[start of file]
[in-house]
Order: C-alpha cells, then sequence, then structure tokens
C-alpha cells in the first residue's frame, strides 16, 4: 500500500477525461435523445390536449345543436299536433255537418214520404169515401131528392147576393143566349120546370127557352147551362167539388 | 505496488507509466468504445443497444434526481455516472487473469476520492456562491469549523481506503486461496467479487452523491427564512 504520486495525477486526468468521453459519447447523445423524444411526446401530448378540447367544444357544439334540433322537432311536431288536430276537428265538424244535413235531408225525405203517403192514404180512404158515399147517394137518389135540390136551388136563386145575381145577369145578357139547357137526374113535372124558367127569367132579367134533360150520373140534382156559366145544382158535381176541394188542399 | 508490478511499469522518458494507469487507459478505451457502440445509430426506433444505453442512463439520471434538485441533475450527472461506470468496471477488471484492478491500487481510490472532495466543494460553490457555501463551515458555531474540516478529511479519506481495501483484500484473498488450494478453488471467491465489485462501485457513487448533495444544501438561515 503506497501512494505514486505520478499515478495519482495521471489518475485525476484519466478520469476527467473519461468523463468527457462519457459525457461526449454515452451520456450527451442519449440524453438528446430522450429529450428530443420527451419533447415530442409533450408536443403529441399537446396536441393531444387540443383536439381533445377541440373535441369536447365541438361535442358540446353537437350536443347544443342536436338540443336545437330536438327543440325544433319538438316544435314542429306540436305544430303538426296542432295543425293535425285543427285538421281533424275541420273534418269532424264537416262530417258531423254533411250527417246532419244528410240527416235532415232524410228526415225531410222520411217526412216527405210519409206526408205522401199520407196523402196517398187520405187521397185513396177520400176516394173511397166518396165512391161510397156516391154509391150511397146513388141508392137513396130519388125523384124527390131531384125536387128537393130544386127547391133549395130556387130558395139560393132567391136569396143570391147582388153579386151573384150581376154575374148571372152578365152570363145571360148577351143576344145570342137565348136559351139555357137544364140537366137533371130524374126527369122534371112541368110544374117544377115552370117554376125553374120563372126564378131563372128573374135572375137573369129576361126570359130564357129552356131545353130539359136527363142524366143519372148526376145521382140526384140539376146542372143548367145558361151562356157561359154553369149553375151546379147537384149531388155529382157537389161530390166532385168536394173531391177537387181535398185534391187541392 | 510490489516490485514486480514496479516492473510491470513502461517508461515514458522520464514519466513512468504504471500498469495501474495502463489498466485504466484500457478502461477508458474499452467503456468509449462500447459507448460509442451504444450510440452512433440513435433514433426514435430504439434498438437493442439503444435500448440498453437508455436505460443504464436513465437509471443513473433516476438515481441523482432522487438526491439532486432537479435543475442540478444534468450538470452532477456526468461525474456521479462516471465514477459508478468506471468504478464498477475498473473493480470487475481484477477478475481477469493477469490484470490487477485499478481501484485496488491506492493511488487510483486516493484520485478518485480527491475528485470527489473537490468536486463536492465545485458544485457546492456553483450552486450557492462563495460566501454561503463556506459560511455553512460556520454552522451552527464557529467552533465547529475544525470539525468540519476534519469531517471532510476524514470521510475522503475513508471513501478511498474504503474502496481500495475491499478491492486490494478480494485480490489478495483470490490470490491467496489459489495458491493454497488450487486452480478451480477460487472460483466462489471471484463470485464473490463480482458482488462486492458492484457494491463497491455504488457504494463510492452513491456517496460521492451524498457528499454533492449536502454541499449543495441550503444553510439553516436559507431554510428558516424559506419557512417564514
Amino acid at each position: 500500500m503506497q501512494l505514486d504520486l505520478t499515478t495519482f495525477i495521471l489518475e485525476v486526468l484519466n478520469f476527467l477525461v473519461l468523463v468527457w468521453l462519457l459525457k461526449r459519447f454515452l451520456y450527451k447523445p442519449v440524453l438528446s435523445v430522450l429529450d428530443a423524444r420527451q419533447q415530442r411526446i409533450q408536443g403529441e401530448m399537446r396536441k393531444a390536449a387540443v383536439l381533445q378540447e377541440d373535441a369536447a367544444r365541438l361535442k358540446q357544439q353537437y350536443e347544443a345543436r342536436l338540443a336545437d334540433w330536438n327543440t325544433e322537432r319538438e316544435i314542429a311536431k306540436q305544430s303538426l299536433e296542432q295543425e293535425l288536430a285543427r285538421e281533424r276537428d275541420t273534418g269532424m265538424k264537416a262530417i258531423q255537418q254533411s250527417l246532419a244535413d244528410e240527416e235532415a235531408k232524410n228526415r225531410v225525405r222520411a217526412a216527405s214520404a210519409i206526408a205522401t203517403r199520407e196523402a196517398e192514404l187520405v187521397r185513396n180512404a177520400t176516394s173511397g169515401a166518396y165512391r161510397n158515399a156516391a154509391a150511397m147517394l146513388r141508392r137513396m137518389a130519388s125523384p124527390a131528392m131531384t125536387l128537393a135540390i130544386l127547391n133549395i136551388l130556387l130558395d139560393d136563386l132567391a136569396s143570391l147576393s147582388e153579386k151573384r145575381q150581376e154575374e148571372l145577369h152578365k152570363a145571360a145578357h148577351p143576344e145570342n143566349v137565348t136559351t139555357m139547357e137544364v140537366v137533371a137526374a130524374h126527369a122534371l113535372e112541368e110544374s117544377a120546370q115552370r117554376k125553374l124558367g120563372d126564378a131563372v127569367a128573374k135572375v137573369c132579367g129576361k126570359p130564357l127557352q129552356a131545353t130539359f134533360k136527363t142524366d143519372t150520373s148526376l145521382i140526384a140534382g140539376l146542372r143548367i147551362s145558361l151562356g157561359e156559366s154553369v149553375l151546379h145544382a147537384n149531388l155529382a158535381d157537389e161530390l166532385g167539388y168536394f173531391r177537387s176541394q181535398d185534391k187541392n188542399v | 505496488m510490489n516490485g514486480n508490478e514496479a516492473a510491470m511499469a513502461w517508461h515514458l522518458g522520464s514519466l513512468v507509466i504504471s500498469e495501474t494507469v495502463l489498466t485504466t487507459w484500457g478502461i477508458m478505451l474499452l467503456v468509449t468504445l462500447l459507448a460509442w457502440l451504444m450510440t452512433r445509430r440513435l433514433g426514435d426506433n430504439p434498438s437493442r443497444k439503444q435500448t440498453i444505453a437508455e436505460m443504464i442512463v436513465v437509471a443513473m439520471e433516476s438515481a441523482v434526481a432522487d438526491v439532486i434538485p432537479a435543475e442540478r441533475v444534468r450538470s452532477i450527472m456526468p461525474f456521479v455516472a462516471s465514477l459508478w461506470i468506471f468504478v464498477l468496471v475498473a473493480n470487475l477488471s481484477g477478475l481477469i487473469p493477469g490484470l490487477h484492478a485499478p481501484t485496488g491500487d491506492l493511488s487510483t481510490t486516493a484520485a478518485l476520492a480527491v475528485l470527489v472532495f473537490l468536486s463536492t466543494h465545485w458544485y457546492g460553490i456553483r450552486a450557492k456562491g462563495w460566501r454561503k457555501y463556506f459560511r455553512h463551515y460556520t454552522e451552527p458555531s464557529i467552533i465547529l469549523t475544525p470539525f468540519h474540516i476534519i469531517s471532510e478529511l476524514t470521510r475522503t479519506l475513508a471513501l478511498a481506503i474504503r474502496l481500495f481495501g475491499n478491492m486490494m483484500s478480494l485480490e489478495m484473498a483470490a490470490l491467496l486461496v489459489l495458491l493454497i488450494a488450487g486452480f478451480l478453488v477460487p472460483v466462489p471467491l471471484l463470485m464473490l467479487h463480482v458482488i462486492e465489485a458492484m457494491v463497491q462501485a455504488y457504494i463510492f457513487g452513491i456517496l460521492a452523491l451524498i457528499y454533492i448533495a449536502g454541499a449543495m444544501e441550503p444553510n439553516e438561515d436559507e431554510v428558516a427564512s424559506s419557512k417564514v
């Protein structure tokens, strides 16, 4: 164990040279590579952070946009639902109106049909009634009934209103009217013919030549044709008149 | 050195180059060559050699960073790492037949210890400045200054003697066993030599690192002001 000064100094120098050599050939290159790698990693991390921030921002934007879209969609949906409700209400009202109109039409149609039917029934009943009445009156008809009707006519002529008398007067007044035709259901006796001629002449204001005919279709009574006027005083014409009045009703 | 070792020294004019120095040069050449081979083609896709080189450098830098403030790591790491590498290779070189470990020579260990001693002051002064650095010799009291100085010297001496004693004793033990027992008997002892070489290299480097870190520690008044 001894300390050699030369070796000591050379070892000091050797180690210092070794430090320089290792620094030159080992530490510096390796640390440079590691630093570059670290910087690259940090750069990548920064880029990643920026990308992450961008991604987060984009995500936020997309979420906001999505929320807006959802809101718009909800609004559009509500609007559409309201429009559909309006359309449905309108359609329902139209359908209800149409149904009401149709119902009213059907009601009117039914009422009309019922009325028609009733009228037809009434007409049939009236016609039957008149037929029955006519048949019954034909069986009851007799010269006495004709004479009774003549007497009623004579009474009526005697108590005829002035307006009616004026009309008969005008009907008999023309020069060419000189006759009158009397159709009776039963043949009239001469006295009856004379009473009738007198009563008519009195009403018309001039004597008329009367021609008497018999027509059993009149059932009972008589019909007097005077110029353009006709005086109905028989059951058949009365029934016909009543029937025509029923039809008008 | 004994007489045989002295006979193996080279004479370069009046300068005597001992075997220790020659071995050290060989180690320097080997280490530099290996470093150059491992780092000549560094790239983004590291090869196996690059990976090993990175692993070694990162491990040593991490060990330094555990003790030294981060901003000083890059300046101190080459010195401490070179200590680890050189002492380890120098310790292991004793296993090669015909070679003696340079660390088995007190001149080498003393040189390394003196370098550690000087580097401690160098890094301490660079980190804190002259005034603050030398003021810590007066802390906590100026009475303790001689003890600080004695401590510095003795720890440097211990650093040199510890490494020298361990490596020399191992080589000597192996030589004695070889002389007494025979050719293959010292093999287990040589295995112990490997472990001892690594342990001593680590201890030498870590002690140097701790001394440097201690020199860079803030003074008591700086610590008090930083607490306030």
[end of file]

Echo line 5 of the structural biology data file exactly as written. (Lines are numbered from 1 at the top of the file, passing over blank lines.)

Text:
């Protein structure tokens, strides 16, 4: 164990040279590579952070946009639902109106049909009634009934209103009217013919030549044709008149 | 050195180059060559050699960073790492037949210890400045200054003697066993030599690192002001 000064100094120098050599050939290159790698990693991390921030921002934007879209969609949906409700209400009202109109039409149609039917029934009943009445009156008809009707006519002529008398007067007044035709259901006796001629002449204001005919279709009574006027005083014409009045009703 | 070792020294004019120095040069050449081979083609896709080189450098830098403030790591790491590498290779070189470990020579260990001693002051002064650095010799009291100085010297001496004693004793033990027992008997002892070489290299480097870190520690008044 001894300390050699030369070796000591050379070892000091050797180690210092070794430090320089290792620094030159080992530490510096390796640390440079590691630093570059670290910087690259940090750069990548920064880029990643920026990308992450961008991604987060984009995500936020997309979420906001999505929320807006959802809101718009909800609004559009509500609007559409309201429009559909309006359309449905309108359609329902139209359908209800149409149904009401149709119902009213059907009601009117039914009422009309019922009325028609009733009228037809009434007409049939009236016609039957008149037929029955006519048949019954034909069986009851007799010269006495004709004479009774003549007497009623004579009474009526005697108590005829002035307006009616004026009309008969005008009907008999023309020069060419000189006759009158009397159709009776039963043949009239001469006295009856004379009473009738007198009563008519009195009403018309001039004597008329009367021609008497018999027509059993009149059932009972008589019909007097005077110029353009006709005086109905028989059951058949009365029934016909009543029937025509029923039809008008 | 004994007489045989002295006979193996080279004479370069009046300068005597001992075997220790020659071995050290060989180690320097080997280490530099290996470093150059491992780092000549560094790239983004590291090869196996690059990976090993990175692993070694990162491990040593991490060990330094555990003790030294981060901003000083890059300046101190080459010195401490070179200590680890050189002492380890120098310790292991004793296993090669015909070679003696340079660390088995007190001149080498003393040189390394003196370098550690000087580097401690160098890094301490660079980190804190002259005034603050030398003021810590007066802390906590100026009475303790001689003890600080004695401590510095003795720890440097211990650093040199510890490494020298361990490596020399191992080589000597192996030589004695070889002389007494025979050719293959010292093999287990040589295995112990490997472990001892690594342990001593680590201890030498870590002690140097701790001394440097201690020199860079803030003074008591700086610590008090930083607490306030």